Gun Control

Saying that it’s been a long week is gross understatement of the facts.  It feels like a decade has passed over the last seven days.  I’m fairly sure I look like a 120 year old woman, with a wizened face and a hunch.

The post I wrote seven days ago found me on the brink of an emotional breakdown.  That I pulled out of it and found the strength to handle what came next is a testament to the human ability of survival at all costs.

To recap recent events, my elderly father is dying of lung cancer.  He’s got metastases on his brain, and recently endured two rounds of radiation therapy.  Currently he’s in hospice and his mental state is precarious.  Because of the incident that inspired the previous blog post, I could no longer indulge any denial about Dad’s decline.  And this is where the story takes an even uglier turn.

My dad has always been a gun owner, he received his first weapon at 15 from his own father.  He’s never been a gun nut, always very responsible with the handling and storage of his arsenal.  Dad collected many guns of all types during his life.  When he retired from being a machinist, he became a dealer, setting up tables at gun shows around the state. It was a retirement venture, he and Mom enjoyed the outings and it kept them active.

Dad has always been a stickler for the laws regarding weapons.  At some point, the laws of California made it extremely difficult for casual dealers like my dad to stay in business, so he stopped dealing and sold off most of his inventory.  Most.

He kept some for home defense, some for the sentimental value and some as investment pieces.  He also had a substantial amount of ammunition and assorted accessories.  I didn’t really understand how large his collection was until yesterday, when I saw it all, every last piece, spread over the living room floor.

He’s been wanting to sell his collection, been saying so since his cancer diagnosis.  But I had so many other things to deal with, and I have no experience with gun sales, that I just kept pushing the idea away.  After last weekend, his fury was biblical, I began to worry about his mental state and the weapons.  I’m not the  only person who walks into his home regularly.  There’s his housekeeper and a roster of folks from the hospice coming through his front door every week.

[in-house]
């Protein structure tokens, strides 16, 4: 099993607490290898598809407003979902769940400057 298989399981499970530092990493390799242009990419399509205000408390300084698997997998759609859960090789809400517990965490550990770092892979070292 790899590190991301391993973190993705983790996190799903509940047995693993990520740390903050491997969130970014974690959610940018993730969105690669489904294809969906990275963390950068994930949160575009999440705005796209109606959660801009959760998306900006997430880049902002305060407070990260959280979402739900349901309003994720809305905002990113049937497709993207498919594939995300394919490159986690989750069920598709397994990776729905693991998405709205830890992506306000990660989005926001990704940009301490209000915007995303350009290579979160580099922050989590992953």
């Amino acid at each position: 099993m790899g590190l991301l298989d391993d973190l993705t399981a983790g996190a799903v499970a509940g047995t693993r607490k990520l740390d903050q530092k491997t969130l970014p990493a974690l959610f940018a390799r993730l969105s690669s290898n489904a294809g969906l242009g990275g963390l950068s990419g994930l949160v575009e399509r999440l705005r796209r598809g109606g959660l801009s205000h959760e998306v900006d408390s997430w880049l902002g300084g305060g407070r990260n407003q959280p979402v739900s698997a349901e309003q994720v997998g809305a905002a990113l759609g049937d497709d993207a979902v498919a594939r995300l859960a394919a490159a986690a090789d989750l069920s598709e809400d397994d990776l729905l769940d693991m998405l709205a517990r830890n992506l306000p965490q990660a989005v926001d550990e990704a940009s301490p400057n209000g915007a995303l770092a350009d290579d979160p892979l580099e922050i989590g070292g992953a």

What I couldn’t get past, couldn’t gloss over anymore, are the inexplicable and unpredictable rages that were coming over him on nearly a daily basis.  Especially because he never remembered them after the fact.  All I could see was an ever-increasing potential for tragedy.  Those guns were on his mind, his mind is confused and a stranger walking through the door at the wrong time could be easily confused as an invader.  Too easily.

As much as I love my dad, as much as I respect him and never, ever want to take anything away from him, I simply could not leave those weapons with him.  My obligations are not only to him, I’m obliged to look after my own safety, the safety of his caregivers, the safety of the families living nearby.  Not surprisingly, the hospice was adamant the weapons be removed as well.

It does not fill me with pride to tell you that we ganged up on him.  My husband, two representatives from the hospice and me.  We tried explaining the reasons he should surrender the weapons, but he doesn’t remember his rages.  I can’t think of any person under any circumstances willing to admit their mental state is compromised, it’s humiliating.  It still tears me up knowing I was a party to his humiliation, tears of shame sting my eyes as I type this.

I wish I could say that my dad saw reason and surrendered his weapons.  But he didn’t.  When it became apparent the argument had reached a stalemate, we had to do something drastic.  To my everlasting shame, I had to deceive my father.  I deliberately preyed on his confusion and asked him to go out to dinner with me.

He always wants to go out for a meal with me, it’s the one thing that always works.

I lured him out of the house, my brother came and took the guns off the property.  My dad trusted me and I betrayed him, sat there at a bad Mexican restaurant and chose my small talk carefully so I wouldn’t be outright lying to him.  I was a cowardly, mealy mouthed conspirator in a crime against a very sweet man who wouldn’t even let me pay for dinner.

Going back into the house was like walking to my own execution, I knew what would come.  I would have to admit what I did, tell him that I tricked him because I loved him.  It was a pain on the same level as making the decision to take our daughter off of life support all those years ago.  It’s the kind of pain that never stops hurting.